How to Deal with the Most Common Allergy Problems
Allergies are the pits. Since moving to the South, the outdoors amaze me…it is so green here. Of course, with the greenery and the blooming trees and bushes, come a new experience for me, allergies. I have a friend who seems to be allergic to everything–dust, pollen, pets, some food. Allergies are common.
Dr. Susanne Bennett, author of The 7-Day Allergy Makeover, says that approximately 55 percent of Americans suffer from allergies. Most Americans are allergic to something: pollen, dander, dairy products, gluten, and mold are just a few of the most common allergens. In fact, if you don’t suffer from allergies to these or other compounds, you are actually in the minority!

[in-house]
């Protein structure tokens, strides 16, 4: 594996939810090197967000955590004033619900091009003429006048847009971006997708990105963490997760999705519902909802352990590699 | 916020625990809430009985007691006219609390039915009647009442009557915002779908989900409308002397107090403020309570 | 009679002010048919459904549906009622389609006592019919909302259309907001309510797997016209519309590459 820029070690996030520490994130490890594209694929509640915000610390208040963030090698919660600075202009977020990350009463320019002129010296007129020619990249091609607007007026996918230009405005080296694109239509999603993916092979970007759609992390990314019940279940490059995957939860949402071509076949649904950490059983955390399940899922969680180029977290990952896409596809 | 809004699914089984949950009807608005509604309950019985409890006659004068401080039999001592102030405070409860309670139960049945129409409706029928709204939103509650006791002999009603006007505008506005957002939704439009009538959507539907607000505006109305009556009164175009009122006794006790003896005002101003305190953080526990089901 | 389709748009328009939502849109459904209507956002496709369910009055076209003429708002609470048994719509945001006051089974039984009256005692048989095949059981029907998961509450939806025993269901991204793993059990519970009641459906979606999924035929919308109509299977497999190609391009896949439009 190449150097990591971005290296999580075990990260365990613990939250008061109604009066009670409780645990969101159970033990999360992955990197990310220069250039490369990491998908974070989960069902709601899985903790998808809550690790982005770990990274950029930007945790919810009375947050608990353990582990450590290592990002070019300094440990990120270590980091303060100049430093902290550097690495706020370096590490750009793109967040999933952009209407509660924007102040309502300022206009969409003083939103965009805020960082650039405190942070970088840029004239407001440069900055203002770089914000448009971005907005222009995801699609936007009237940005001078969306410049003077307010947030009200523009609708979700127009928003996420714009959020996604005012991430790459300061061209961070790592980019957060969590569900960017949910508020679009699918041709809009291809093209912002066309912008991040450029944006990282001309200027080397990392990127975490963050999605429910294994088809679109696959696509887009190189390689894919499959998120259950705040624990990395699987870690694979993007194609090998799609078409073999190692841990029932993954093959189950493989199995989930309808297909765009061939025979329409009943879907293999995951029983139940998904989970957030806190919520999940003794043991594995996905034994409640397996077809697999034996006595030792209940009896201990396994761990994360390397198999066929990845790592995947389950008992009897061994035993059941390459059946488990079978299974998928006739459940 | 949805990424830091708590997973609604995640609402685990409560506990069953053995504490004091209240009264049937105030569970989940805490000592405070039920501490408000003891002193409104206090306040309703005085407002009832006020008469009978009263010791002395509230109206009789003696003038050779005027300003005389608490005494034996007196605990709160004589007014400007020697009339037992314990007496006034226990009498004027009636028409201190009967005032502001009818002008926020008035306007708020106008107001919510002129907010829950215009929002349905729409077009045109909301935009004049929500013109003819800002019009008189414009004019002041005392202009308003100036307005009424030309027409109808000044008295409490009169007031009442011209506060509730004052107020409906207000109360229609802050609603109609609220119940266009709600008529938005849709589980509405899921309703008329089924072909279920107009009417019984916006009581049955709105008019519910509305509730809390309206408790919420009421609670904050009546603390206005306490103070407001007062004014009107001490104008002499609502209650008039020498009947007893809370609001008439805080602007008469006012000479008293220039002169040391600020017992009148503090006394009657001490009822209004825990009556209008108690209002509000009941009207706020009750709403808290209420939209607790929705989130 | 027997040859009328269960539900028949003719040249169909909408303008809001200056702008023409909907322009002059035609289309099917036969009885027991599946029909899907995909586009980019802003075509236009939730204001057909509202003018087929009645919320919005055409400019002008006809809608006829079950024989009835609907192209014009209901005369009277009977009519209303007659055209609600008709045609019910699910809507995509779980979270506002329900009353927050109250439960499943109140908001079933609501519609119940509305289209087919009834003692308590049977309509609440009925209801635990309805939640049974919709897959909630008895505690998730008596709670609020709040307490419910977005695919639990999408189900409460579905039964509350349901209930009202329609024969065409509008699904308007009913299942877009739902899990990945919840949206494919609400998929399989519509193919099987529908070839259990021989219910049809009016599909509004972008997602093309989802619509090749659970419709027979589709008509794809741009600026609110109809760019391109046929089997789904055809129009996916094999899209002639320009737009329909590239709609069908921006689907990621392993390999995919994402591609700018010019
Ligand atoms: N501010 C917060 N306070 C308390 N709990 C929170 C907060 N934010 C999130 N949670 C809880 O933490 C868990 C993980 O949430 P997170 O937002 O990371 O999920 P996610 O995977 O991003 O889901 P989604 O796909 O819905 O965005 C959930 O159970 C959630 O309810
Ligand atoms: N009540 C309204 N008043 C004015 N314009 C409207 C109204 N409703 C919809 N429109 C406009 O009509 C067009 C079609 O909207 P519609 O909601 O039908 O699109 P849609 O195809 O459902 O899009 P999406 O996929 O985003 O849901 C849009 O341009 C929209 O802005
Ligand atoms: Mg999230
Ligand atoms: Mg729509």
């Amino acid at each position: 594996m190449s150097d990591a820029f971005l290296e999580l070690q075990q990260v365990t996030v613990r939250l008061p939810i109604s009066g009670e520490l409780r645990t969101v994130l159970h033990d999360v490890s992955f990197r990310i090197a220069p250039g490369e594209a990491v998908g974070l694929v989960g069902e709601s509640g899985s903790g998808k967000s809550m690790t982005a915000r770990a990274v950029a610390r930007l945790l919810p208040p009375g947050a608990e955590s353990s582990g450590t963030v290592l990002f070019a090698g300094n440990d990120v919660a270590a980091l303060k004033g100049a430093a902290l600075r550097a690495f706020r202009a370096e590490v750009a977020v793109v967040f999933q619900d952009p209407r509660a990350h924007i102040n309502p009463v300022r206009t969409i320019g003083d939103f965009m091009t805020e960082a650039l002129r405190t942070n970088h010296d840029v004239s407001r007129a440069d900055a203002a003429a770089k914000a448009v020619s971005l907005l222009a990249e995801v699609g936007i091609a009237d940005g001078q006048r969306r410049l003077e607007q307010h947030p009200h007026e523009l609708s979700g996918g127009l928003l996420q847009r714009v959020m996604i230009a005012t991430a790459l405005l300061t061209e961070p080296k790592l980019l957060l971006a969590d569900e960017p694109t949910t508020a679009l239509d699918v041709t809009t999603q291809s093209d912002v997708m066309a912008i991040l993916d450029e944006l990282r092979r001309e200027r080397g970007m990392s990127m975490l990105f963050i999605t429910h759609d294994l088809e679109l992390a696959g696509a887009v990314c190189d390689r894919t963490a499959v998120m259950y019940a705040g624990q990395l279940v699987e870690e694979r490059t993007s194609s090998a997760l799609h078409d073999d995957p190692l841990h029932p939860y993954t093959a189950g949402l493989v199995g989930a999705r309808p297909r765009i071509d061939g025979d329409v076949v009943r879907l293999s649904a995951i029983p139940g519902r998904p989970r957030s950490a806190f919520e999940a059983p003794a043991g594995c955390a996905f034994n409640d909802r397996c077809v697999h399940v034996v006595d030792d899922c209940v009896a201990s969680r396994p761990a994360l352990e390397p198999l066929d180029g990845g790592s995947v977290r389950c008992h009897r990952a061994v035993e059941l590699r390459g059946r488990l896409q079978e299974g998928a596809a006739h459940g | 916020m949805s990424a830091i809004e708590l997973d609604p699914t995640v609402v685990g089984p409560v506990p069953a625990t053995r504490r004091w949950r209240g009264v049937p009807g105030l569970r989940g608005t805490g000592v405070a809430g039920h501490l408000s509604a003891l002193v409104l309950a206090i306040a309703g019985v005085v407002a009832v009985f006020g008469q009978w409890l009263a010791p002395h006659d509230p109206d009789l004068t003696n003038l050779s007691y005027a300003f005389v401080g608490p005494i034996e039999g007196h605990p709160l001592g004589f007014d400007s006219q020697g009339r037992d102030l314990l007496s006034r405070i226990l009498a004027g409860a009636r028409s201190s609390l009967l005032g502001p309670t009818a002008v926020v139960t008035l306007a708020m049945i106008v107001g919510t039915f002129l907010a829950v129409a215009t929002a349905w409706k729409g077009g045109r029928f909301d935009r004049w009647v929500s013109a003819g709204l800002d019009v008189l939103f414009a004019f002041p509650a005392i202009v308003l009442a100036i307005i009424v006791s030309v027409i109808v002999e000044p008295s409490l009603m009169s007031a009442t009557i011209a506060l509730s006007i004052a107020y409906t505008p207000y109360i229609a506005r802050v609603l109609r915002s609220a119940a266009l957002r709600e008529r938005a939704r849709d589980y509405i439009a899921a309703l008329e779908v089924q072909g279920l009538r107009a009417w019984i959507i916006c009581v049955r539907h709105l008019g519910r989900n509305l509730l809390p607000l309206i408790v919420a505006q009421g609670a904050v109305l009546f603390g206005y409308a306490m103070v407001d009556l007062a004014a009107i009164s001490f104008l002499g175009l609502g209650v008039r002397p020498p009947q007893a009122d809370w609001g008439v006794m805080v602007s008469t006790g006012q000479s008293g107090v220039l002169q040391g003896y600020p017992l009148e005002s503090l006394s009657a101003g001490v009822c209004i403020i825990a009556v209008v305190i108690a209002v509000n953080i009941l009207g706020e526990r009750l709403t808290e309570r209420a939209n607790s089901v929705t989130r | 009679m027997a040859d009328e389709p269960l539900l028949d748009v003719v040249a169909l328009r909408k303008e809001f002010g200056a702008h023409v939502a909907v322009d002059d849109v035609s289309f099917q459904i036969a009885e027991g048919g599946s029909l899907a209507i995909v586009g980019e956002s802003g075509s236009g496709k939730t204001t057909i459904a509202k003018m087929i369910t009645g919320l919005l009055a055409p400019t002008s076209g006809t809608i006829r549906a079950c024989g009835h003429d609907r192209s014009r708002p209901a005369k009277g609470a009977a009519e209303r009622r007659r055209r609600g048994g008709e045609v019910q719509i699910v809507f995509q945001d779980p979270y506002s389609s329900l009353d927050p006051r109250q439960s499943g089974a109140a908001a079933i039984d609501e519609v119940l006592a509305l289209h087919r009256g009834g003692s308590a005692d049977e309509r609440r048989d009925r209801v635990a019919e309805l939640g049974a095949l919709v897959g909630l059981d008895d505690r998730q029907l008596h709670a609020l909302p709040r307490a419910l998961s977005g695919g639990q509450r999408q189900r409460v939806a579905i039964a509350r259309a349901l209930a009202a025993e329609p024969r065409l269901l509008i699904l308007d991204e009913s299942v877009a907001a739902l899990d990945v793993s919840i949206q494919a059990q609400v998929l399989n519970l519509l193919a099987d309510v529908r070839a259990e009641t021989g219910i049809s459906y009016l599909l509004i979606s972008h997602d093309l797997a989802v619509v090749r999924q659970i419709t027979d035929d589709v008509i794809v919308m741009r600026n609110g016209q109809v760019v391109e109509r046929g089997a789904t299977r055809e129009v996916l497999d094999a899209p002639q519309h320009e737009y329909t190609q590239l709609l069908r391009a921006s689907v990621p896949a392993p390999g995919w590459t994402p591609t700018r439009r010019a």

What’s even more important, she says, is that countless people think that their low energy, problems with digestion, or headaches are “normal” when in fact, they may be the signs of undiagnosed allergic reactions.
People who suffer from one allergy tend to suffer from many, because allergies are a sign of a deeper dysfunction in your system. Only by getting to the root cause of these allergies can you hope to eliminate them for good.
Here are some of the most important things Dr. Bennett says people need to know about allergies:
Allergies don’t always show visible signs.
Allergens don’t always affect the system you might think. Another common misconception is that respiratory allergies only affect the respiratory system and that food allergies only affect digestion. This is not the case.